Nimitz Aligns with Pacific Fleet Strategy

Story Number: NNS160815-26Release Date: 8/15/2016 3:39:00 PM
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By Mass Communication Specialist Seaman Recruit Cody M. Deccio, USS Nimitz (CVN 68) Public Affairs

BREMERTON, Wash. (NNS) -- U.S. Navy Pacific Fleet Commander Adm. Scott H. Swift established a six-part plan that aims to focus and align its Sailors' efforts in preserving a resilient workforce, maintaining fleet readiness, reinforcing international order, leading in credibility, embracing opportunity and projecting power.

With aircraft carrier USS Nimitz (CVN 68) projected to make its way out to sea soon, it has become a mission for her crew to practice these points, while taking on the responsibilities of protecting our country and projecting maritime power in the Pacific Ocean and abroad.

"These guidance points are designed to give our [strike] group a model by which we can be more effective in our mission and can enhance our abilities," said Cmdr. William Selk, operations officer aboard Nimitz. "That's why it's imperative we implement them to the best of our abilities."

Nimitz is slated to complete its time in the shipyards later this year and her crew has been busy getting ready to go back to sea.

"Every day we have an hour set aside for training to give our Sailors the knowledge they need in order to fight the ship," said Selk. "Every time we have a general quarters drill, every time we have [a] man overboard drill, every time there's a flight deck drill, or any time there is a major training evolution we're getting ready for when we need to respond. Knowing our procedures, practicing those drills, and putting that level of focus into it is key to being prepared to fight, and that's exactly what Nimitz has been doing."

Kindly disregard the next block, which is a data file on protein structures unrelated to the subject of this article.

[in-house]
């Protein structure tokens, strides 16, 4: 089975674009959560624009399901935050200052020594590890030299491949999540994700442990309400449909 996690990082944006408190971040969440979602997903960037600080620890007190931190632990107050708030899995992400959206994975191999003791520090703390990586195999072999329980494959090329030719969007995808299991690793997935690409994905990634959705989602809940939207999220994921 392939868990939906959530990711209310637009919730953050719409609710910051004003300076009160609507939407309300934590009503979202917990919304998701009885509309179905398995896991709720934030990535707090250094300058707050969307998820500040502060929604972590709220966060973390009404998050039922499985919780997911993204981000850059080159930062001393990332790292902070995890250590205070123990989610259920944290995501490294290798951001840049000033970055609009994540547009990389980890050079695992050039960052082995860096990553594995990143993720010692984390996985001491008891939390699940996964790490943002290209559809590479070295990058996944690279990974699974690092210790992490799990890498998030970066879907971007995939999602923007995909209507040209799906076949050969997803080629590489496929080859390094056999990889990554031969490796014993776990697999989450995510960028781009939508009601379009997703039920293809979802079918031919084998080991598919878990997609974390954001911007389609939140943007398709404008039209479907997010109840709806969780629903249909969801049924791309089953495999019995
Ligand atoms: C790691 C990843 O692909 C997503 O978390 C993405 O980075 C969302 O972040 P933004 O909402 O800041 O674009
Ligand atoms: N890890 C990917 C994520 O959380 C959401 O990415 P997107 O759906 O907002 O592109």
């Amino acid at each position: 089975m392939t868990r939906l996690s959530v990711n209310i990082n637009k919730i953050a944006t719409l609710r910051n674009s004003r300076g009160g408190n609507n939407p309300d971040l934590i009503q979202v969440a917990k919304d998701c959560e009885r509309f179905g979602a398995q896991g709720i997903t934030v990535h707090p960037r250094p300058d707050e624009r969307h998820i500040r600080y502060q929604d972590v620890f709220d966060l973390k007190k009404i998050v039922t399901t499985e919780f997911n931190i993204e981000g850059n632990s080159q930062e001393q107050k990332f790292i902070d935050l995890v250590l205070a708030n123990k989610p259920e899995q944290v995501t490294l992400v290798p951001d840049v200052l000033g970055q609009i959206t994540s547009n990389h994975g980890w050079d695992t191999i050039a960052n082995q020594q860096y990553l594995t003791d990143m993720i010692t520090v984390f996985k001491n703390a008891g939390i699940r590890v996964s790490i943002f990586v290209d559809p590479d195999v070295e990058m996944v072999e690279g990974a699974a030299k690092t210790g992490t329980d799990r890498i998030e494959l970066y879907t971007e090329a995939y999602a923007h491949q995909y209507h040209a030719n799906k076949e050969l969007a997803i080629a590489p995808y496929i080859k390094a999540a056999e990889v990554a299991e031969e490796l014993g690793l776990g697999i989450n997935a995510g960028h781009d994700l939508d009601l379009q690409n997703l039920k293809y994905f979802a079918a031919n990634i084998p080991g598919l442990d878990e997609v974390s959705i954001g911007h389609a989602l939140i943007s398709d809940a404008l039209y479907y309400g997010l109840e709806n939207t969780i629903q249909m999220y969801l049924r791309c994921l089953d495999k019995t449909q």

Maintaining combat readiness is a large part of Nimitz's everyday operations, and this will come heavily into play when her yard period is complete and she is once again patrolling the seas, reinforcing the international order.

"Right now our job is to get out of the shipyard so we can assist in reinforcing the international order," said Selk. "Sailors on board are working hard, putting in long days and basically putting the rest of their lives on hold to get us back out there, and you can see it with everything that they've accomplished."

As Nimitz becomes more operational, the need for teamwork and refined ways of thinking will become imperative to her accomplishing the mission. Harboring a working environment that embraces opportunity and encourages Sailor intellect is one of the ways Pacific Fleet will overcome adversity and offset resource constraints.

"We have almost 3,000 people as part of Nimitz's crew, and I know there are many bright young men and women who have the opportunity to make us better," said Selk. "Rather than just doing things the same way we always have, it's so important we bring these ideas to light and make Nimitz more efficient."

Efficiency in operating a 96,000-ton warship may be essential to effective at-sea operations and Swift's plan may be a way to ensuring a resilient workforce ready to meet the country's needs.

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Adm. Scott H. Swift, the commander of U.S. Pacific Fleet, speaks to Sailors during an all-hands call at Commander, Fleet Activities Chinhae
160617-N-WT427-145 JINHAE, Republic of Korea (June 17, 2016) Adm. Scott H. Swift, the commander of U.S. Pacific Fleet, speaks to Sailors during an all-hands call at Commander, Fleet Activities Chinhae. Swift is in Korea to reaffirm the U.S. and ROK alliance and show his support for Sailors serving throughout the peninsula. (U.S. Navy photo by Mass Communication Specialist 3rd Class Jermaine M. Ralliford)
June 17, 2016
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